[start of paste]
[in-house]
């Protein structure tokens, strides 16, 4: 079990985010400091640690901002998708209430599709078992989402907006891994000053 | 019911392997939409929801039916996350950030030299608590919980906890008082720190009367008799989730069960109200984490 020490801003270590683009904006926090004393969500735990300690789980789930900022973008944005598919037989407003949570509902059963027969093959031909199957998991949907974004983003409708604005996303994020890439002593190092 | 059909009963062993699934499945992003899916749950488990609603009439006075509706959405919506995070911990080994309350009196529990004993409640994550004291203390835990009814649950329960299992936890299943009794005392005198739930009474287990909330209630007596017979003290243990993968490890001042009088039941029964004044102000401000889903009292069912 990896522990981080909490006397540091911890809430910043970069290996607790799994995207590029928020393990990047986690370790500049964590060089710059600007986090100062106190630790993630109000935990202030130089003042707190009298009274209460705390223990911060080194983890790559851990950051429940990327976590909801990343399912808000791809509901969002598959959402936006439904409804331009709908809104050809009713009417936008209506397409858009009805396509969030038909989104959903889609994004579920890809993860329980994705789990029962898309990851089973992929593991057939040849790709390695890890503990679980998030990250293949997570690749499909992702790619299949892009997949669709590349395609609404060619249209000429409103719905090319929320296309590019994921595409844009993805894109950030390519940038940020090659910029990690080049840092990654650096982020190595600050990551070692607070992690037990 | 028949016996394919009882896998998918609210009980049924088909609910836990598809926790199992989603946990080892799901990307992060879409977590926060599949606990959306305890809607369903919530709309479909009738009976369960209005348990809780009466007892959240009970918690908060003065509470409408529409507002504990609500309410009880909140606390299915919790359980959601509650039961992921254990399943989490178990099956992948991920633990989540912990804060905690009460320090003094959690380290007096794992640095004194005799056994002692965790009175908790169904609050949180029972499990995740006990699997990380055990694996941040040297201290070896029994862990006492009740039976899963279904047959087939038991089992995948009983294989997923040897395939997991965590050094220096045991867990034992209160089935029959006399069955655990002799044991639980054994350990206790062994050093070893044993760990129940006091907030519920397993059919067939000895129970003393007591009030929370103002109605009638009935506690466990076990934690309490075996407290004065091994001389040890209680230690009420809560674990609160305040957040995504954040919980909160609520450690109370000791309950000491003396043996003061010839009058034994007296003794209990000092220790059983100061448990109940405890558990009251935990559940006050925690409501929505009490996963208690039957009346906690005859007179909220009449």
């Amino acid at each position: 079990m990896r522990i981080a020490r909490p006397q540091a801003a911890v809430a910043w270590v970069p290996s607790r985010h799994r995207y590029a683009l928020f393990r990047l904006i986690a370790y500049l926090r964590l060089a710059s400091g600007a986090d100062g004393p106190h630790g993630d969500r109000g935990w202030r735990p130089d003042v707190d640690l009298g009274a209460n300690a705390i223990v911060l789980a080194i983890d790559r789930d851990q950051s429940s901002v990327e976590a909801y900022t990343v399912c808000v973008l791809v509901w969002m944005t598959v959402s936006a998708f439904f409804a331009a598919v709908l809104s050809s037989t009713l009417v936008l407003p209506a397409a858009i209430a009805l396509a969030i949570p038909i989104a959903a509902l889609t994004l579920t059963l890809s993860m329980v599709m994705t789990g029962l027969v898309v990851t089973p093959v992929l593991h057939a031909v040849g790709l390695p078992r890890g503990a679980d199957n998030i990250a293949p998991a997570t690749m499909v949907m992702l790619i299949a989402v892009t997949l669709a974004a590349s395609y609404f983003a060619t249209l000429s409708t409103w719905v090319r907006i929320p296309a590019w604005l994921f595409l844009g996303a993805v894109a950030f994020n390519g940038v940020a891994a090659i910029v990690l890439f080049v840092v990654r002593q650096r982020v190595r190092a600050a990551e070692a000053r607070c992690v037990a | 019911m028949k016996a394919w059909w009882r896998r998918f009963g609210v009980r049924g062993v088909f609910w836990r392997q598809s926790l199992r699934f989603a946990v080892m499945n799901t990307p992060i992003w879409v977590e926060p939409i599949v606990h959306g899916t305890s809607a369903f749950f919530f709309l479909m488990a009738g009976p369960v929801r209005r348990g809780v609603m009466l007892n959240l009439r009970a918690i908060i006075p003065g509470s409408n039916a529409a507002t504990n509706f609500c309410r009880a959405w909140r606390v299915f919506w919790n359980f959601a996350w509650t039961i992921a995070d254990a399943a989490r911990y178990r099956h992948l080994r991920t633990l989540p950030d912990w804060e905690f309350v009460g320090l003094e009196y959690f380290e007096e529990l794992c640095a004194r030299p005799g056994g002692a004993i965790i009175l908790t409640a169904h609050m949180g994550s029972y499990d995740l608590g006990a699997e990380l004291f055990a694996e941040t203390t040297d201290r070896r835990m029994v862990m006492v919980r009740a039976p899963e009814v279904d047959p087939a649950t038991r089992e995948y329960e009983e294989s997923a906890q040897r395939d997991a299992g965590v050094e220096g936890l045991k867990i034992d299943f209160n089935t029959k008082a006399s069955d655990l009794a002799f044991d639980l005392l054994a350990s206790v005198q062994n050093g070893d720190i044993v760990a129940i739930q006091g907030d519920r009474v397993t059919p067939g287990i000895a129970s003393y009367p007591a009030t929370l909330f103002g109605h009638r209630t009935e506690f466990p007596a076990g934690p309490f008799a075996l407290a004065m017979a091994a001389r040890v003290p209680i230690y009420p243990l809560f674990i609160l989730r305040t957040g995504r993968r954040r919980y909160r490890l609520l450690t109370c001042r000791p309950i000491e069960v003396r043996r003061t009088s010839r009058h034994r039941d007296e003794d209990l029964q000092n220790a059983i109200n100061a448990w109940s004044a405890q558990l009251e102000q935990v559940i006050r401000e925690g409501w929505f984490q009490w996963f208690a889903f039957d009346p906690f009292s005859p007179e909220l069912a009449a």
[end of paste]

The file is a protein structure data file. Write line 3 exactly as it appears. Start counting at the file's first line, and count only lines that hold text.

């Amino acid at each position: 079990m990896r522990i981080a020490r909490p006397q540091a801003a911890v809430a910043w270590v970069p290996s607790r985010h799994r995207y590029a683009l928020f393990r990047l904006i986690a370790y500049l926090r964590l060089a710059s400091g600007a986090d100062g004393p106190h630790g993630d969500r109000g935990w202030r735990p130089d003042v707190d640690l009298g009274a209460n300690a705390i223990v911060l789980a080194i983890d790559r789930d851990q950051s429940s901002v990327e976590a909801y900022t990343v399912c808000v973008l791809v509901w969002m944005t598959v959402s936006a998708f439904f409804a331009a598919v709908l809104s050809s037989t009713l009417v936008l407003p209506a397409a858009i209430a009805l396509a969030i949570p038909i989104a959903a509902l889609t994004l579920t059963l890809s993860m329980v599709m994705t789990g029962l027969v898309v990851t089973p093959v992929l593991h057939a031909v040849g790709l390695p078992r890890g503990a679980d199957n998030i990250a293949p998991a997570t690749m499909v949907m992702l790619i299949a989402v892009t997949l669709a974004a590349s395609y609404f983003a060619t249209l000429s409708t409103w719905v090319r907006i929320p296309a590019w604005l994921f595409l844009g996303a993805v894109a950030f994020n390519g940038v940020a891994a090659i910029v990690l890439f080049v840092v990654r002593q650096r982020v190595r190092a600050a990551e070692a000053r607070c992690v037990a | 019911m028949k016996a394919w059909w009882r896998r998918f009963g609210v009980r049924g062993v088909f609910w836990r392997q598809s926790l199992r699934f989603a946990v080892m499945n799901t990307p992060i992003w879409v977590e926060p939409i599949v606990h959306g899916t305890s809607a369903f749950f919530f709309l479909m488990a009738g009976p369960v929801r209005r348990g809780v609603m009466l007892n959240l009439r009970a918690i908060i006075p003065g509470s409408n039916a529409a507002t504990n509706f609500c309410r009880a959405w909140r606390v299915f919506w919790n359980f959601a996350w509650t039961i992921a995070d254990a399943a989490r911990y178990r099956h992948l080994r991920t633990l989540p950030d912990w804060e905690f309350v009460g320090l003094e009196y959690f380290e007096e529990l794992c640095a004194r030299p005799g056994g002692a004993i965790i009175l908790t409640a169904h609050m949180g994550s029972y499990d995740l608590g006990a699997e990380l004291f055990a694996e941040t203390t040297d201290r070896r835990m029994v862990m006492v919980r009740a039976p899963e009814v279904d047959p087939a649950t038991r089992e995948y329960e009983e294989s997923a906890q040897r395939d997991a299992g965590v050094e220096g936890l045991k867990i034992d299943f209160n089935t029959k008082a006399s069955d655990l009794a002799f044991d639980l005392l054994a350990s206790v005198q062994n050093g070893d720190i044993v760990a129940i739930q006091g907030d519920r009474v397993t059919p067939g287990i000895a129970s003393y009367p007591a009030t929370l909330f103002g109605h009638r209630t009935e506690f466990p007596a076990g934690p309490f008799a075996l407290a004065m017979a091994a001389r040890v003290p209680i230690y009420p243990l809560f674990i609160l989730r305040t957040g995504r993968r954040r919980y909160r490890l609520l450690t109370c001042r000791p309950i000491e069960v003396r043996r003061t009088s010839r009058h034994r039941d007296e003794d209990l029964q000092n220790a059983i109200n100061a448990w109940s004044a405890q558990l009251e102000q935990v559940i006050r401000e925690g409501w929505f984490q009490w996963f208690a889903f039957d009346p906690f009292s005859p007179e909220l069912a009449a």